Photography is a fun hobby that I am looking to get back into. Before law school, I did a lot of environmental portraits (portraits outside) and landscapes. In this article, I have included a few photos I recently took while in Tacoma, Washington.
Depending on the type of photography that is practiced a bunch of laws can come into play, such as: contract law, copyright law, criminal law, etc. Unfortunately, legal problems can arise that turn a fun hobby into a big headache or more.
*** This article is only meant to be an overview of potential legal issues affecting photographers currently. This should not be relied upon for legal advice because each situation is fact-dependent.
Contracts can come into play in a couple of different ways.
Probably the most obvious way is if the artwork is sold, also known as a sales contract. The contract could be simple, either orally or in writing. But the contract can be much more complex too, especially if it is a commissioned work.
Another way is for a contract to come into play is for a release. Perhaps in the hobby world of photography the two most common types of releases are model releases, and property releases. People have a property interest in their likeness generally falling under the ‘right of publicity.’1 Thus, if a photographer collaborates with a model and the photographer later wants to use the pictures to advertise, a release will be needed. A property release can have a similar rationale. Because a person’s identity could be so intertwined with property, it could be alleged that the property is “part of the person’s likeness.” But a different rationale for the property release is to avoid a claim of conversion.2 It could be argued that without a release a picture is taking the property from the owner.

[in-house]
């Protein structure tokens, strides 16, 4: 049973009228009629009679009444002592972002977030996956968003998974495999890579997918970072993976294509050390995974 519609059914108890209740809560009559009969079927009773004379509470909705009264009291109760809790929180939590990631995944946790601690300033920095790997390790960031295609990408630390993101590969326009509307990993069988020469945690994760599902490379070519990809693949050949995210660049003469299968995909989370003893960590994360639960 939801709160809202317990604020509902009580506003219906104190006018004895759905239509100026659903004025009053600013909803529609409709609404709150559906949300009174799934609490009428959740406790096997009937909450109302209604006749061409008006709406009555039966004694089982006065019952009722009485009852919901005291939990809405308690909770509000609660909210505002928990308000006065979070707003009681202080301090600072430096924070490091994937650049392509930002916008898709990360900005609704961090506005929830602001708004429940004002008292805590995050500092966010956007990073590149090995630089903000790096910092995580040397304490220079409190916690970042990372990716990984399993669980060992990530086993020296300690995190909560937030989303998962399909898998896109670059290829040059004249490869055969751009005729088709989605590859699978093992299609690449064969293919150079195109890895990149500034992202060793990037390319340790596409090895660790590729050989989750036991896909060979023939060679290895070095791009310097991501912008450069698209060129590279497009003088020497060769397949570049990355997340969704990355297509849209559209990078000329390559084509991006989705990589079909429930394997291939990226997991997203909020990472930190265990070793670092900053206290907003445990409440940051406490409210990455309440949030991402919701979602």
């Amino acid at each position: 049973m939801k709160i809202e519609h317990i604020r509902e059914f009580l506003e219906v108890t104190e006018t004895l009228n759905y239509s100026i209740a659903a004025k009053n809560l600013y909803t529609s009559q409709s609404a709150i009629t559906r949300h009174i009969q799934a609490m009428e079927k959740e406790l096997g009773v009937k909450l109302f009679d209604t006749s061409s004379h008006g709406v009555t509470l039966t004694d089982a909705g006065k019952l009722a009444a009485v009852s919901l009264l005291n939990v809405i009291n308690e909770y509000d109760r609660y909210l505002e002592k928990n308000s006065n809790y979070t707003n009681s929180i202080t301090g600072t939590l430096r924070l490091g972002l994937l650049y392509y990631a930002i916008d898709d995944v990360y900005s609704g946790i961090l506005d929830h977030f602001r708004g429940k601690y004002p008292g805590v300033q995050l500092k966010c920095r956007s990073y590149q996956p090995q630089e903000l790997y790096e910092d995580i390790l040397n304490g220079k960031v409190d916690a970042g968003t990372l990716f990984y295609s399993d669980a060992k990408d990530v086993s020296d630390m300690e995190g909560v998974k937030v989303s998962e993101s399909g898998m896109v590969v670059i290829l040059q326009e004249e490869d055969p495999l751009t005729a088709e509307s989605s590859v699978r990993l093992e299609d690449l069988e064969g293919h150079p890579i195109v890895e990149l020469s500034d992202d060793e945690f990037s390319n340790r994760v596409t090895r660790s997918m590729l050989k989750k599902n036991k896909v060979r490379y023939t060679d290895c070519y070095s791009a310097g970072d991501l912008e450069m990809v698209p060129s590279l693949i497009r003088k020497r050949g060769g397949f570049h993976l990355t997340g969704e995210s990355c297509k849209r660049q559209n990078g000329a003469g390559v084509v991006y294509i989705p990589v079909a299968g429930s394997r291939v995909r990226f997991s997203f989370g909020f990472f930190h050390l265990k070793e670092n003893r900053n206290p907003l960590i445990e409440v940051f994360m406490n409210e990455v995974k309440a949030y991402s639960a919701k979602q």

If photographing people outside, and there is any offensive partial or full nudity then it could be considered indecent exposure.3 The way the statute is written it may be even possible for the photographer to be charged with indecent exposure if the model disrobes.
Feeling adventurous and you have a shot you just have to get? The photographer may be trespassing, if traveling on private property to get it or government property not open to the public.4
Copyright is a monopoly on one’s work that is granted by the government. Filing a formal copyright with the United States Copyright Office allows an individual to better prove ownership, and allows for monetary damages to be collected, if the copyrighted work is used without permission.
Photography is an art, and the law is not always clear when it comes to the arts, especially constitutional protections. This
- See Wash. Rev. Code § 63.60.010.
- Conversion is “an appropriation of and dealing with the property of another as if it were one’s own without right.” Valentine v. Dep’t of Licensing, 77 Wn. App. 838, 848 (1995).
- Indecent Exposure, Wash. Rev. Code § 9A.88.010.
- Criminal Tresspassing, Wash. Rev. Code § 9A.52.070.